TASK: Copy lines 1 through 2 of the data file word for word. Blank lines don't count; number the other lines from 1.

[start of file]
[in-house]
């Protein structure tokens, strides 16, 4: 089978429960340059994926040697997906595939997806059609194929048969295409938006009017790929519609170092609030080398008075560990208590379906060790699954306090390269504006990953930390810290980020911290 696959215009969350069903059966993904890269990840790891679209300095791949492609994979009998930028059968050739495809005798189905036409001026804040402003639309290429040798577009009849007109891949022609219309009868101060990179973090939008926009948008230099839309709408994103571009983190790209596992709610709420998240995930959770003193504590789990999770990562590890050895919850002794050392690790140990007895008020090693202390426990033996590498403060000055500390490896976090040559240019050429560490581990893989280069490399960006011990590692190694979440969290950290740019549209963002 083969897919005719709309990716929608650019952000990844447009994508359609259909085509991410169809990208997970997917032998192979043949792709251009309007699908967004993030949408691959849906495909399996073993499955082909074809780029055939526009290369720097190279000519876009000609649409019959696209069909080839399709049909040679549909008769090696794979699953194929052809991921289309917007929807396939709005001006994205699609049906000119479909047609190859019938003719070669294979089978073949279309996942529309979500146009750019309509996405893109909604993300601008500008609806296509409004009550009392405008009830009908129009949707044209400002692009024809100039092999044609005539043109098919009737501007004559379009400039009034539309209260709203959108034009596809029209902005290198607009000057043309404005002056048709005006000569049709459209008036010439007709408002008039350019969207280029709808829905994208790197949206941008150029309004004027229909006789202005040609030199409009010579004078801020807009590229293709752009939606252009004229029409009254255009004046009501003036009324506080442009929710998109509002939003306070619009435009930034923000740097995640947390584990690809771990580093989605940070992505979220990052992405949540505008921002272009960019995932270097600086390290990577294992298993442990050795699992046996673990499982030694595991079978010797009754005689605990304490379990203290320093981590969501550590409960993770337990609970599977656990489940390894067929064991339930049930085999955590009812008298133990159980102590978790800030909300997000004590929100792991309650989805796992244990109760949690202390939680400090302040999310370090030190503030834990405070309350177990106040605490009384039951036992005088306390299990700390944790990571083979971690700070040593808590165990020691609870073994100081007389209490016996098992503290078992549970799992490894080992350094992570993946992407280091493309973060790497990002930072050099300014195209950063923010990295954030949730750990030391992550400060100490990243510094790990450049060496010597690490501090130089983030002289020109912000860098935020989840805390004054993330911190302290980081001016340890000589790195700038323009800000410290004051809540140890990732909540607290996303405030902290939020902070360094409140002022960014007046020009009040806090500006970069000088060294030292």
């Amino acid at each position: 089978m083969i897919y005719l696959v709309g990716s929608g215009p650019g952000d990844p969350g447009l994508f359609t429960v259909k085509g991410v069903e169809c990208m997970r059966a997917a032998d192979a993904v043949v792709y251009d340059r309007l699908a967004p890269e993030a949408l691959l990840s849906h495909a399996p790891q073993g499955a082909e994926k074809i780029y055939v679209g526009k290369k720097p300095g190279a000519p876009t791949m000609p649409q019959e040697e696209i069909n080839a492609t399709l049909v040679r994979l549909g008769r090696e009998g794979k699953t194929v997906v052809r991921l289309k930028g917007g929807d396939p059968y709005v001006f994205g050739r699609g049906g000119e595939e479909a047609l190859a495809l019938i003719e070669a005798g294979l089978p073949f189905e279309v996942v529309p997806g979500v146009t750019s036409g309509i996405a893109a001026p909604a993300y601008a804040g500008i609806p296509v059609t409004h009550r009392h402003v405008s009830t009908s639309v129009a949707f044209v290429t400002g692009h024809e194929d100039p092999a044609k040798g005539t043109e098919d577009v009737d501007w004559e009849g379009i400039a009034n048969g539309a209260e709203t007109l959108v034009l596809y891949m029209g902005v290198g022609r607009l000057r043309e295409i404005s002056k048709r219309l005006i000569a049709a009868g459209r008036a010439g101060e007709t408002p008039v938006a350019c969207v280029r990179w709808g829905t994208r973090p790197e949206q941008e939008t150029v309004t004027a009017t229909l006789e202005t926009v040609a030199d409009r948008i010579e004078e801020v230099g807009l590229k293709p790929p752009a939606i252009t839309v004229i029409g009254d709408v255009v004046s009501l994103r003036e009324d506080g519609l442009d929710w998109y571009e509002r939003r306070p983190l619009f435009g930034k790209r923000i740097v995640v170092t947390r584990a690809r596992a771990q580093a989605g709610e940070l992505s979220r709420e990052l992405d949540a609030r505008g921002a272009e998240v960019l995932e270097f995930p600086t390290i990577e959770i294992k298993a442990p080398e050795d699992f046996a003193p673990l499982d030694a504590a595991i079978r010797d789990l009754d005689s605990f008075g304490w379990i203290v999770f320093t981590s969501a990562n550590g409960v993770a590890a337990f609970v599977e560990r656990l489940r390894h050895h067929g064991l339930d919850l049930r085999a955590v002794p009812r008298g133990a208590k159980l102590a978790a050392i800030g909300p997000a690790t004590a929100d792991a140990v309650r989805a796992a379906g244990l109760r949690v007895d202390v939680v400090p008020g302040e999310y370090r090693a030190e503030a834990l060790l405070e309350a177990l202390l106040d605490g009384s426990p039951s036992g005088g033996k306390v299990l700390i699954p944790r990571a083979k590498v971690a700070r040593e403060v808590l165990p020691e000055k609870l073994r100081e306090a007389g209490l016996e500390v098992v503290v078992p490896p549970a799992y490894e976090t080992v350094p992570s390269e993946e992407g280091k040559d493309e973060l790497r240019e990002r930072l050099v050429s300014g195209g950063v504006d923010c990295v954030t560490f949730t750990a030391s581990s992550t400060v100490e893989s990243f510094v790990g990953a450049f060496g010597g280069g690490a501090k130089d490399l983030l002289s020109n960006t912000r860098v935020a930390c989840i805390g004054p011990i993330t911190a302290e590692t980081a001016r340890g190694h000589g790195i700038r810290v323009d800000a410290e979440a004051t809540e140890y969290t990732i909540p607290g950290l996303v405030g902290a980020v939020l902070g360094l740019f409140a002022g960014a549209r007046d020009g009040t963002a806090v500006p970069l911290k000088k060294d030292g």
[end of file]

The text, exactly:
[in-house]
């Protein structure tokens, strides 16, 4: 089978429960340059994926040697997906595939997806059609194929048969295409938006009017790929519609170092609030080398008075560990208590379906060790699954306090390269504006990953930390810290980020911290 696959215009969350069903059966993904890269990840790891679209300095791949492609994979009998930028059968050739495809005798189905036409001026804040402003639309290429040798577009009849007109891949022609219309009868101060990179973090939008926009948008230099839309709408994103571009983190790209596992709610709420998240995930959770003193504590789990999770990562590890050895919850002794050392690790140990007895008020090693202390426990033996590498403060000055500390490896976090040559240019050429560490581990893989280069490399960006011990590692190694979440969290950290740019549209963002 083969897919005719709309990716929608650019952000990844447009994508359609259909085509991410169809990208997970997917032998192979043949792709251009309007699908967004993030949408691959849906495909399996073993499955082909074809780029055939526009290369720097190279000519876009000609649409019959696209069909080839399709049909040679549909008769090696794979699953194929052809991921289309917007929807396939709005001006994205699609049906000119479909047609190859019938003719070669294979089978073949279309996942529309979500146009750019309509996405893109909604993300601008500008609806296509409004009550009392405008009830009908129009949707044209400002692009024809100039092999044609005539043109098919009737501007004559379009400039009034539309209260709203959108034009596809029209902005290198607009000057043309404005002056048709005006000569049709459209008036010439007709408002008039350019969207280029709808829905994208790197949206941008150029309004004027229909006789202005040609030199409009010579004078801020807009590229293709752009939606252009004229029409009254255009004046009501003036009324506080442009929710998109509002939003306070619009435009930034923000740097995640947390584990690809771990580093989605940070992505979220990052992405949540505008921002272009960019995932270097600086390290990577294992298993442990050795699992046996673990499982030694595991079978010797009754005689605990304490379990203290320093981590969501550590409960993770337990609970599977656990489940390894067929064991339930049930085999955590009812008298133990159980102590978790800030909300997000004590929100792991309650989805796992244990109760949690202390939680400090302040999310370090030190503030834990405070309350177990106040605490009384039951036992005088306390299990700390944790990571083979971690700070040593808590165990020691609870073994100081007389209490016996098992503290078992549970799992490894080992350094992570993946992407280091493309973060790497990002930072050099300014195209950063923010990295954030949730750990030391992550400060100490990243510094790990450049060496010597690490501090130089983030002289020109912000860098935020989840805390004054993330911190302290980081001016340890000589790195700038323009800000410290004051809540140890990732909540607290996303405030902290939020902070360094409140002022960014007046020009009040806090500006970069000088060294030292």